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Entries in ATLAS (1)


A Big Hadron for the Higgs Boson

You can't see it. But it is there. On a brilliant summer day when the world crackles, when life is generous and a warm wind kisses your face, you feel its' radiant presence. You see how distant events are connected but not by coincidence. When all boundaries crumble before this powerful vibration it's exciting to know that you are part of its' shimmering splendour. You can go forward knowing that the path will vanish under you.

All of which is to say you're going to be hearing a lot about the Higgs Boson in the next while.

The Higgs Boson is a sub-atomic particle, postulated but not yet found. Confirmation would lend credence to the idea there is an invisible energy field that fills the vacuum of the observable universe. Without this field, or something akin, we would not be here.

Is that a Hadron in your pocket

So we're about to receive an important news update from CERN, the European Organization for Nuclear Research, as the hunt for this particle continues in a giant particle accelerator, the Large Hadron Collider (LHC) near the Franco-Swiss border. The LHC, a 27 kilometre underground track where particles smash each other at 99 percent of the speed of light, is the world's largest particle accelerator. If the Higgs Boson is confirmed as a result of these ongoing smash-ups it will point to the existence of the Higgs Field. And the Higgs Field will reinforce the Standard Model of particle physics, and all will be right with the world.

I don't pretend to know what is coming down the pipe from CERN but I feel as if I have had a small part in this, since my painting, Elemental Particles, was used on the poster and brochure for the First International Conference on Multiple Partonic Interactions at the LHC in 2008. That's when the hunt for the Higgs Boson really accelerated, so to speak.

The Higgs Boson – dubbed the God particle - is named after Peter Higgs, the 83-year-old University of Edinburgh physicist who with others first postulated the existence of a kind of quantum plasma – the Higgs Field – in 1964. But there wasn't equipment to detect it until the LHC came online. So one little Higgs-like boson poking its nose out of nowhere before spinning off and decaying back into nothing could point to the actual and not just theoretical existence of the Higgs Field.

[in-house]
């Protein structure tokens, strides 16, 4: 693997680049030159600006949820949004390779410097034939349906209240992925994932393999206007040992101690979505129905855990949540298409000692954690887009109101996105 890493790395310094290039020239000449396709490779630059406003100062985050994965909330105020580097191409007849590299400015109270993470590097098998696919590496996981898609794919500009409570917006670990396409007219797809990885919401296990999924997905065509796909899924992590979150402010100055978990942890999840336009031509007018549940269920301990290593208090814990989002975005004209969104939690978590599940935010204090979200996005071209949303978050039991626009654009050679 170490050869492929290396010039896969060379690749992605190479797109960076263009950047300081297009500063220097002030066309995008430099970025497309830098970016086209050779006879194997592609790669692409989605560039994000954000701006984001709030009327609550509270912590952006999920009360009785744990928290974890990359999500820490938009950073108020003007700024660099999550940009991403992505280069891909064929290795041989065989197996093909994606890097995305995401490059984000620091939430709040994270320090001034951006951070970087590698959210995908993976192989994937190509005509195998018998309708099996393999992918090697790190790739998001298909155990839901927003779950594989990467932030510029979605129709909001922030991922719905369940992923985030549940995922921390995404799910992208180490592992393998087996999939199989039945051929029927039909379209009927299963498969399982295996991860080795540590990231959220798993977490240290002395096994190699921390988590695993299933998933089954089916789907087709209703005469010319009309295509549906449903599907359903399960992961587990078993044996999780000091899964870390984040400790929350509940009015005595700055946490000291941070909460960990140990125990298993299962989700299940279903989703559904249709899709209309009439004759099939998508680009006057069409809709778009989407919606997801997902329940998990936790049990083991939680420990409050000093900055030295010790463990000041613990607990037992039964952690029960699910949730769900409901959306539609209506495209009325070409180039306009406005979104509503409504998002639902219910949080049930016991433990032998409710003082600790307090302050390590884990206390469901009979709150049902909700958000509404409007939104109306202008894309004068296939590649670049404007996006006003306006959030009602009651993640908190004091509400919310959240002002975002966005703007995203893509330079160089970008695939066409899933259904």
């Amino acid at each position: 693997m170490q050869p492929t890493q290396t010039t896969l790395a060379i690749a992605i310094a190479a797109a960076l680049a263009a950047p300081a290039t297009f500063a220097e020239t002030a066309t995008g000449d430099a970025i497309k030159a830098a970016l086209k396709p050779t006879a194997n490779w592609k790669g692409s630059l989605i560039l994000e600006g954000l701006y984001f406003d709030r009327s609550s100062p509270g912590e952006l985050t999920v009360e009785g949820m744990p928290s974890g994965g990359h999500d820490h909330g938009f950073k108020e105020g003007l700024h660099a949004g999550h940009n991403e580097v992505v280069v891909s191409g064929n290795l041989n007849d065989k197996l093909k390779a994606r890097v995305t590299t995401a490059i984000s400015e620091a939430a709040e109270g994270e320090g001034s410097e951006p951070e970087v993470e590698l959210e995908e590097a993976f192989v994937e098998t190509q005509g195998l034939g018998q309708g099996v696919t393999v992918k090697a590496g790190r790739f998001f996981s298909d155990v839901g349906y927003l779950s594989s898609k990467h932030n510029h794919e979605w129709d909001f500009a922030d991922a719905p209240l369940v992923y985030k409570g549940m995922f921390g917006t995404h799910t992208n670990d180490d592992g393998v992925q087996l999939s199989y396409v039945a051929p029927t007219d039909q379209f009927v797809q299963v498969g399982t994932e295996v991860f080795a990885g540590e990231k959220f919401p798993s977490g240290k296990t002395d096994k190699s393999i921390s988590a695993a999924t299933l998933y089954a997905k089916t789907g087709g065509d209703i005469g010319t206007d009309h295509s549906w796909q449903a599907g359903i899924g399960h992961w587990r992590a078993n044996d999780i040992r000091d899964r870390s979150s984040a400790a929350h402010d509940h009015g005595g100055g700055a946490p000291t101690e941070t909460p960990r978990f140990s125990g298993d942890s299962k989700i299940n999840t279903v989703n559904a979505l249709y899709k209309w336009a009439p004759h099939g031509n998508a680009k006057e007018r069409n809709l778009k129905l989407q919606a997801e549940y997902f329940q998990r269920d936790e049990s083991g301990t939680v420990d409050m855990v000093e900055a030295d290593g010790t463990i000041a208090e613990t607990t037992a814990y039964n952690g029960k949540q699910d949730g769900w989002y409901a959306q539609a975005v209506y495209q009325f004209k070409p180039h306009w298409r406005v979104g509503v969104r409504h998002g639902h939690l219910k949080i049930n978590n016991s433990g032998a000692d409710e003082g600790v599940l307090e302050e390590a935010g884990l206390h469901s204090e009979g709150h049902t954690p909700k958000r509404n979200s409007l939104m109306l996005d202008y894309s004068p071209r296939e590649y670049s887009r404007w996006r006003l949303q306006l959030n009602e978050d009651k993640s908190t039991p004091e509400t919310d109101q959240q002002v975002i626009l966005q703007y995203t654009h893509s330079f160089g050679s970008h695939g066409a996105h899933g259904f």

There are implications for cosmology inasmuch as the Higgs Field is believed to have switched on a trillionth of a second after the Big Bang, which, as we know, blasted the universe into existence some 13.7 billion years ago. Before this instant, all particles in the cosmos were massless and they zipped around chaotically at the speed of light.Elemental Particles 6x9 w/c

I love the description of what happened after the Big Bang from The Guardian, because it reminds me of what Alchemists for centuries have called 'The Quickening': "When the Higgs Field switched on, some particles began to feel a 'drag' as they moved around, as though caught in cosmic glue. By clinging to the particles, the field gave them mass, making them move around more slowly. This was a crucial moment in the formation of the universe, because it allowed particles to come together and form all the atoms and molecules around today.

But some particles of light, photons, move through the Higgs field as if it wasn't there. Because the field does not cling to them, they are weightless and destined to move around at the speed of light forever. Other particles, like quarks and electrons – the smallest constituents of atoms – get caught in the field and gain mass in the process.

The field has enormous implications. Without it, the smallest building blocks of matter, from which all else is made, would forever rush around at the speed of light. They would never come together to make stars, planets, or life as we know it."

Or are you just happy

Of course the pending announcement by CERN scientists who work in this world of protons, gluons, photons, muons, mesons, quarks, antiquarks and pions may not be confirmation of the Higgs Boson at all. It may be something as simple as cool new data on dark matter and neutrinos or a confirmation of a beautiful new baryon.

CERN certainly won't be telling us why there is something rather than nothing, and these physical findings will not usher in a new era of world peace, human health or prosperity.

There is excitement though, because continued work on particle symmetry is likely to produce valuable understanding of the origin of mass, how our physical universe came to be the way it is, and how it is held together.

We probably won't find out from CERN why, in the words of Nahmanides, "from nothing he called me forth." That kind of knowing is a messy knowing. It's an intuitive knowing - a knowing that arises from proper intention - akin to making a little painting just for the heck of it. This category of knowledge comes when we look inward but not too hard. Since if we look very hard for anything we will surely find what we seek. Better, sometimes, that we find a thing that we are not looking for, something that just comes our way as a surprise or a gift. For this prize, the pearl of great price, we relax and take it easy. But in our crazy world some days it's like we are

¡dn s,ʎɐʍ ɥɔıɥʍ ouunp ʎsnq os


(Top Image: Veil Nebula 24x24 Canvas Giclee)


Update July 4: New particle, Consistent with HB - Sigma 5 @ 125GeV - coolio!